With the Ivy League dual-meet season on the horizon, the men’s and women’s swimming teams finished up the toughest training of their respective seasons over winter break.
The Elis took an eight-day training trip to Puerto Rico from Dec. 29 to Jan. 5, where they also competed in the Copa Coqui Invitational Jan. 3. The women dominated the event, winning with 197.50 points to second-place Syracuse’s 109.50. The men had a tougher meet, but came away with the win by 33 points over Harvard.
Yesterday, the men destroyed Maine, 182-109, while a nine-member women’s team eked out a 161-139 win over the Black Bears.
The Copa Coqui Invitational featured a short set of events. Only two relays and seven individual events took place, with no individual medleys or races of more than 200 meters — strengths for both the men and women. But despite the limited scope of the event, the Elis were able to rise to the occasion.
Moira McCloskey ’07 led the women’s team in the invitational, winning both the 100- and 200-yard backstrokes in meet-record times of 1:07.52 and 2:25.66, respectively. Other Bulldog event winners were Chase Butler ’07 in the 100-yard freestyle and Meg Gill ’07 in the 100-yard butterfly; the latter also placed second in the 50-yard freestyle.
The women finished the meet in dominant fashion. To round out the individual events, Laura Aronsson ’08 and captain Caroline Stephenson ’05 came in second and third, respectively, behind McCloskey in the 200-yard backstroke for the 1-2-3 sweep. Bulldog 200-yard medley relay teams then took first and second to finish the meet.
On the men’s side, Geof Zann ’07 mirrored McCloskey’s result, winning the 100- and 200-yard backstrokes in 1:00.85 and 2:14.29, respectively, both meet records.
While Zann was the only event winner, the Elis showed their depth by placing multiple swimmers for points in every event. The highlight came in the 200-yard backstroke, in which Billy Rubenstein ’08, Hugh Sullivan ’08, John Lynch ’08 and Brendan Everman ’06 followed Zann, allowing for an Eli sweep of the top five spots in the event.
The men had not defeated Harvard in any meet for a number of seasons. While the Bulldogs said the Harvard squad was not at full strength, they were happy with the potential the Elis showed.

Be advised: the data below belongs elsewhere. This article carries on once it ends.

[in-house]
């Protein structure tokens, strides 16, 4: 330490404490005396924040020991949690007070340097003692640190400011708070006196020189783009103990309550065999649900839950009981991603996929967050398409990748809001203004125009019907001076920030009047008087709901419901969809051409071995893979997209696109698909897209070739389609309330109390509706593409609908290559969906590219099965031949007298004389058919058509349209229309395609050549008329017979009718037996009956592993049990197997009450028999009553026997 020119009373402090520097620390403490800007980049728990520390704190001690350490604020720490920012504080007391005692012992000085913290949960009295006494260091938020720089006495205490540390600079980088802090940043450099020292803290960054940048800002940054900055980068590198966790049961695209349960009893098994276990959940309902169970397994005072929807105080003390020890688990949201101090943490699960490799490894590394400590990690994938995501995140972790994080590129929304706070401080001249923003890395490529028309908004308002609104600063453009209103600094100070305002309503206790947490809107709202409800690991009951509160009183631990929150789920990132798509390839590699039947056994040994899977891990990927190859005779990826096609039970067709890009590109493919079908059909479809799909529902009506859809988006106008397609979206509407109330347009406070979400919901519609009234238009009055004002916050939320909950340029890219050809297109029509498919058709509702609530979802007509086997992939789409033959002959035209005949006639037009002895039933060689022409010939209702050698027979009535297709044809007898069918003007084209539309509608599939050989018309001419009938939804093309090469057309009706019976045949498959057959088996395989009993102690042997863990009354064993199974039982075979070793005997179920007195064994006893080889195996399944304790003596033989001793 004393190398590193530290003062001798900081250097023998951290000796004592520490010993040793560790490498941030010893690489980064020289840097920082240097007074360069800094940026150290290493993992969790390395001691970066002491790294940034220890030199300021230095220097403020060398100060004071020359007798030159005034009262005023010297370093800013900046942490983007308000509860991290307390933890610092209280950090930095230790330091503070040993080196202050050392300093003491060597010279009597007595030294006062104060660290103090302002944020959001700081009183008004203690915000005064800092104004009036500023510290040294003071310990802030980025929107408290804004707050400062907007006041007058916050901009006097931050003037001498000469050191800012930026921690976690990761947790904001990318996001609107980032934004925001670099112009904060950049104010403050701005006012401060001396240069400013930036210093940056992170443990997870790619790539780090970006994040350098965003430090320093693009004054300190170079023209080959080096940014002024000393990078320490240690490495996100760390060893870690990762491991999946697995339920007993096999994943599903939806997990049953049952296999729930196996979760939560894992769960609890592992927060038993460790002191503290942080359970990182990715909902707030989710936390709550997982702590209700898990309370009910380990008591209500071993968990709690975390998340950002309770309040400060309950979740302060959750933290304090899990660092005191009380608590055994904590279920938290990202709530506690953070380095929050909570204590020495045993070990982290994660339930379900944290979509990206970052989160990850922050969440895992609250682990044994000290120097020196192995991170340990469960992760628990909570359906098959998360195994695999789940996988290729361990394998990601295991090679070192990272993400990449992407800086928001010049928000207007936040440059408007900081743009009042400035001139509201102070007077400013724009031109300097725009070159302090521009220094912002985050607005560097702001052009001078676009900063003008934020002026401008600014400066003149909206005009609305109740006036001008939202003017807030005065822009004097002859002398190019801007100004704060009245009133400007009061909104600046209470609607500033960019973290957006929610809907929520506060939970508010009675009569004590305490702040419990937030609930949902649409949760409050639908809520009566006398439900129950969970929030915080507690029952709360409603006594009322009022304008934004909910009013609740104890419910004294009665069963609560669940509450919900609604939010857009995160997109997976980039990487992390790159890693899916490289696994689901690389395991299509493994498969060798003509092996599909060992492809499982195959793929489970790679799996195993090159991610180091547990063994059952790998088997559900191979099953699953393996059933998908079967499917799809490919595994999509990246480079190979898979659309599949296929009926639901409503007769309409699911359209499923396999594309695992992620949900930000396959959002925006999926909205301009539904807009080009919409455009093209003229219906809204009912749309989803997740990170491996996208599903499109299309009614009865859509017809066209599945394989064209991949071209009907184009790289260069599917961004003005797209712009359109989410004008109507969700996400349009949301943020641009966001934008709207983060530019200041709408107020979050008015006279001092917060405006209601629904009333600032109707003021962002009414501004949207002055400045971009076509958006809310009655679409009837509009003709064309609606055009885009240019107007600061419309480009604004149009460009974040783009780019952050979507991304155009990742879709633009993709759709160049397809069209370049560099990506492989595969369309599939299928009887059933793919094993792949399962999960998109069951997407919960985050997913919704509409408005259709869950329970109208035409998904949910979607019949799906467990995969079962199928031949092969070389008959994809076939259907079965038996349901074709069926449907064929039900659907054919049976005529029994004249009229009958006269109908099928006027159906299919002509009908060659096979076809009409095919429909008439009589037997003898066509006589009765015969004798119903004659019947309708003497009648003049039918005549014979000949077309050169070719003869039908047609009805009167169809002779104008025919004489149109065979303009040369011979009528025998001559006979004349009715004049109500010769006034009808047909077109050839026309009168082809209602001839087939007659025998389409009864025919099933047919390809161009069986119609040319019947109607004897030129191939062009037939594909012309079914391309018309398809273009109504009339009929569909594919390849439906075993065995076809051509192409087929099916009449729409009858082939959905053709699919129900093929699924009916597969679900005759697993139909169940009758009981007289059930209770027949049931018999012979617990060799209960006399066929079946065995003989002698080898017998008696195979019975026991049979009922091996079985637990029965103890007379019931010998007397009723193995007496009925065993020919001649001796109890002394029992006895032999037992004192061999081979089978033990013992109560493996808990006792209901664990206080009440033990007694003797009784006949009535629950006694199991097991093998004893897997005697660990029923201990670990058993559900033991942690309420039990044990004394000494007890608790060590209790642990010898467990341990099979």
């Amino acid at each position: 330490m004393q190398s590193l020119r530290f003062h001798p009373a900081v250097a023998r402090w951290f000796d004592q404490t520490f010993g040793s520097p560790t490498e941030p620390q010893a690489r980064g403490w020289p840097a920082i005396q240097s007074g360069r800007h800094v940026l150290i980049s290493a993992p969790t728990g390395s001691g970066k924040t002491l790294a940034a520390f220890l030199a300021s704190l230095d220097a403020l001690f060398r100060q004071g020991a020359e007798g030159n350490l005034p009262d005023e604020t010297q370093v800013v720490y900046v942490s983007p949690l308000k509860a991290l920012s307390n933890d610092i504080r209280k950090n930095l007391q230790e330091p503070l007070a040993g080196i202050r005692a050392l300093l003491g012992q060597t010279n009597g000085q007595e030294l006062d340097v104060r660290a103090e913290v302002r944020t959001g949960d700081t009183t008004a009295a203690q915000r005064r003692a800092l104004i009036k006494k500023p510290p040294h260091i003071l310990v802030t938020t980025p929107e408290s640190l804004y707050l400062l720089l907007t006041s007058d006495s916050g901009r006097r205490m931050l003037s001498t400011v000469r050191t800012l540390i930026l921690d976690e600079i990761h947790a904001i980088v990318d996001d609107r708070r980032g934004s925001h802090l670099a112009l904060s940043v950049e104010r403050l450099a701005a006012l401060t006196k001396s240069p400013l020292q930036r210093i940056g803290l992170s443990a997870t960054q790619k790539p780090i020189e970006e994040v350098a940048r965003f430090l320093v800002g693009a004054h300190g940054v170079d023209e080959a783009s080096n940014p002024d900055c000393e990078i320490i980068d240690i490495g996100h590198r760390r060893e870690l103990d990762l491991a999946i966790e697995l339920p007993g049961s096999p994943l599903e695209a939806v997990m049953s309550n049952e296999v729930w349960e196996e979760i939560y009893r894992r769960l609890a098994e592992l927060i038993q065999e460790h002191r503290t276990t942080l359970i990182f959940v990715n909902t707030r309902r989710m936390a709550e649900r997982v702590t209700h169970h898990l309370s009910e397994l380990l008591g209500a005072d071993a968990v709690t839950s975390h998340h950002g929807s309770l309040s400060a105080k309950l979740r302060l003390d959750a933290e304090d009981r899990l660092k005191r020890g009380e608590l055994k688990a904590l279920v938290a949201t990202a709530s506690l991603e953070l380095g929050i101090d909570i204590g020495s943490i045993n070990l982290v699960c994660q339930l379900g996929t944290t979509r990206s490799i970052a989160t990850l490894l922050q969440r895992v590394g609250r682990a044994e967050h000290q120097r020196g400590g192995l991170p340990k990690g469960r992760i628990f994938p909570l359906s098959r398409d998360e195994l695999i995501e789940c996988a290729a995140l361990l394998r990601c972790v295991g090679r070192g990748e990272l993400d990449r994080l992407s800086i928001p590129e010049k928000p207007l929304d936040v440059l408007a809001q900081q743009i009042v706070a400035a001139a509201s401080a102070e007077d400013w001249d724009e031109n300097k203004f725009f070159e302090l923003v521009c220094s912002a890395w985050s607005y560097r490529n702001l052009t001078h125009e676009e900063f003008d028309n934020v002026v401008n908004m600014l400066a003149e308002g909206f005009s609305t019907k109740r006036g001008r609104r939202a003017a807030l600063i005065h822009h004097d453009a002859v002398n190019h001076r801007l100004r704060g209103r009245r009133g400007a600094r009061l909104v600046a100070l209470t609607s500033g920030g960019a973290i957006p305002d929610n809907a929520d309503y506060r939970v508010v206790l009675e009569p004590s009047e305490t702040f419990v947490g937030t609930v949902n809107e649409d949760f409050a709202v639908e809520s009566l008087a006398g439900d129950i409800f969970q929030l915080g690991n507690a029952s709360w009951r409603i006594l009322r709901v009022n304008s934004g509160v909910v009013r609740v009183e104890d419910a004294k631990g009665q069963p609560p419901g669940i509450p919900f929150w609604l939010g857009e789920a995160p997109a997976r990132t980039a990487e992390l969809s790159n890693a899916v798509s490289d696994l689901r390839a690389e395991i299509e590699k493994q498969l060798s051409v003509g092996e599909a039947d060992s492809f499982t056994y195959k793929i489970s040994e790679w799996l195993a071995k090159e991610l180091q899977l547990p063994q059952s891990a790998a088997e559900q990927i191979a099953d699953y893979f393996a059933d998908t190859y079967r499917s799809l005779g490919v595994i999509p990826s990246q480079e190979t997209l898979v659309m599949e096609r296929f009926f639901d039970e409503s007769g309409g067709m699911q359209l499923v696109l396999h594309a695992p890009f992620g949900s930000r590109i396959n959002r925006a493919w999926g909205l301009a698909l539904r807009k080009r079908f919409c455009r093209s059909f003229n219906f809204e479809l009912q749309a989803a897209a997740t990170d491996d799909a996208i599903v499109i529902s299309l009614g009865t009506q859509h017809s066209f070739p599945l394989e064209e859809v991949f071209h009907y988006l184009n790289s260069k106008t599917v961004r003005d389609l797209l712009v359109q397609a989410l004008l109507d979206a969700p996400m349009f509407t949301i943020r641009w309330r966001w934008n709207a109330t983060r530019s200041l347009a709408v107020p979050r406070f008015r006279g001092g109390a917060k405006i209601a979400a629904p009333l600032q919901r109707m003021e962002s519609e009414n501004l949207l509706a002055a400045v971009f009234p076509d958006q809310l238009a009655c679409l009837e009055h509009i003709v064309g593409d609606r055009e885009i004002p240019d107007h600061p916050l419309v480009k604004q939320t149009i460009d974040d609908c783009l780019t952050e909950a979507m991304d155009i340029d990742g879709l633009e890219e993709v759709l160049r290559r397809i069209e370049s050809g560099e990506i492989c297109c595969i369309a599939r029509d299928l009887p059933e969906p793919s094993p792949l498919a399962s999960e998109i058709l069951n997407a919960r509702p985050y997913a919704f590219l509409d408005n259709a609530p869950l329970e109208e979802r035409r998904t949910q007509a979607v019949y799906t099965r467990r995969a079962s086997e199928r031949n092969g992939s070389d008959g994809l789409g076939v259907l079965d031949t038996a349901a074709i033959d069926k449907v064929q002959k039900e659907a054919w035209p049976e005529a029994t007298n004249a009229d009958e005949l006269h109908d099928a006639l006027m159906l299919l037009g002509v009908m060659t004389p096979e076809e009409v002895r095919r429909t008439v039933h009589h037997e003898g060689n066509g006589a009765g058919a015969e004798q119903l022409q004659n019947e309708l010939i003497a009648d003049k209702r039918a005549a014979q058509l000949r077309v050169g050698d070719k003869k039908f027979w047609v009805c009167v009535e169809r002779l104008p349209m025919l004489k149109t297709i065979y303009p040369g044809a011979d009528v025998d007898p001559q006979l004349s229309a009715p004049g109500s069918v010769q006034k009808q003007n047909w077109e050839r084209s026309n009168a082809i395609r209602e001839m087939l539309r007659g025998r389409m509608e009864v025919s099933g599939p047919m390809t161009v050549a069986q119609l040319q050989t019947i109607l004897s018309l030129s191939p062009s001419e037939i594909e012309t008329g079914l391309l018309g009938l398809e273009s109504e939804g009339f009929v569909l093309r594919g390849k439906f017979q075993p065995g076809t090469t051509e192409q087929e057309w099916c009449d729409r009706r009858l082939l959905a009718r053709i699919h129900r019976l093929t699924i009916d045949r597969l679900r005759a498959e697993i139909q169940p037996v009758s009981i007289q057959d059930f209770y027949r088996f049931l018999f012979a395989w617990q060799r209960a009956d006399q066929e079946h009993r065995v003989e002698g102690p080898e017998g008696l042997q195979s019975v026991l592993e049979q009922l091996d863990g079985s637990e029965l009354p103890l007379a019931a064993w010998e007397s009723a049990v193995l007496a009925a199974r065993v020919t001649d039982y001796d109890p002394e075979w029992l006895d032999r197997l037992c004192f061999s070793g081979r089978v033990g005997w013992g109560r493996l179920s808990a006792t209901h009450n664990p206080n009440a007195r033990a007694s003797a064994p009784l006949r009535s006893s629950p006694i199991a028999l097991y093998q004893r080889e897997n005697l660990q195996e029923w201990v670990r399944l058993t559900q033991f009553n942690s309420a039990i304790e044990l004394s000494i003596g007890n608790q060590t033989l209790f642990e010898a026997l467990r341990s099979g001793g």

“We can’t get too overconfident,” captain Dave Lange ’05 said. “We know Harvard has more. But it also shows that we had plenty of talent, and when we have good days we can catch them.”
Both the men and women said they were happy with how well they swam, especially given the tough training.
“We all, amazingly, were able to swim well after hard practice in the morning,” Stephenson said. “In past years we cramped through the meet. Here everyone was a little better motivated.”
Neither the men nor the women took full squads to Maine yesterday. Yale head coach Frank Keefe opted to bring only the men and women who are vying for spots on the travel squad and some freshmen, to give those swimmers a chance to prove themselves against a weak Black Bear squad.
Despite missing their top swimmers, the men absolutely dominated the meet, winning all 16 events. Joe Mack ’05, Sullivan and Doug Scott ’08 led the way with two individual wins each. Mack took the 100- and 200-yard breaststrokes while Sullivan won the 100- and 200-yard backstrokes. Scott won both the 1- and 3-meter diving competitions, followed by Jeffrey Lichtenstein ’08 and Pat Hayden ’08 both times in second and third, respectively.
The men’s performance was so dominant that Eli swimmers were not scored for the last four events.
The women had a much harder time of things up in Orono. With only a twelve-member squad — three of whom were divers — nearly every swimmer swam in four events.
Stephenson led the way with wins in the 200-yard individual medley and the 100- and 200-yard breaststrokes. She was also on the victorious 200-yard freestyle team. Nicole Swaney ’08 and Ali Jones ’08 were both two-event winners, Swaney’s wins coming in the 100- and 1000-yard freestyles, while Jones won both the 1- and 3-meter diving competitions.
The women said they were proud of their ability to overcome their clear lack of numbers to get the win.
“They had sheer numbers against us,” Erin Carlstrom ’05 said. “We were fighting to get first and second, first and third a lot. We led by only five, six points the whole meet.”
The annual trip to Puerto Rico is meant to be extremely intense. Both the men and women swam 15,000-20,000 meters daily in two practices. But even the rookies recognized that the training has put the swimmers in a good place.
“The training trip was a new experience,” Nicole Swaney ’08 said. “It was really tough and really tiring, but it got me in shape. I’d never experienced anything quite like it.”
With the most important meets of the season coming up and the toughest work behind them, both the men and women feel like they are ready to compete.
“Everybody’s up, both guys that raced [at Maine] and the others, and itching to race,” Lange said. “This is the best part of the year, where we get to see what we have against the rest of the Ivy League. We’re pretty optimistic and ready to roll.”
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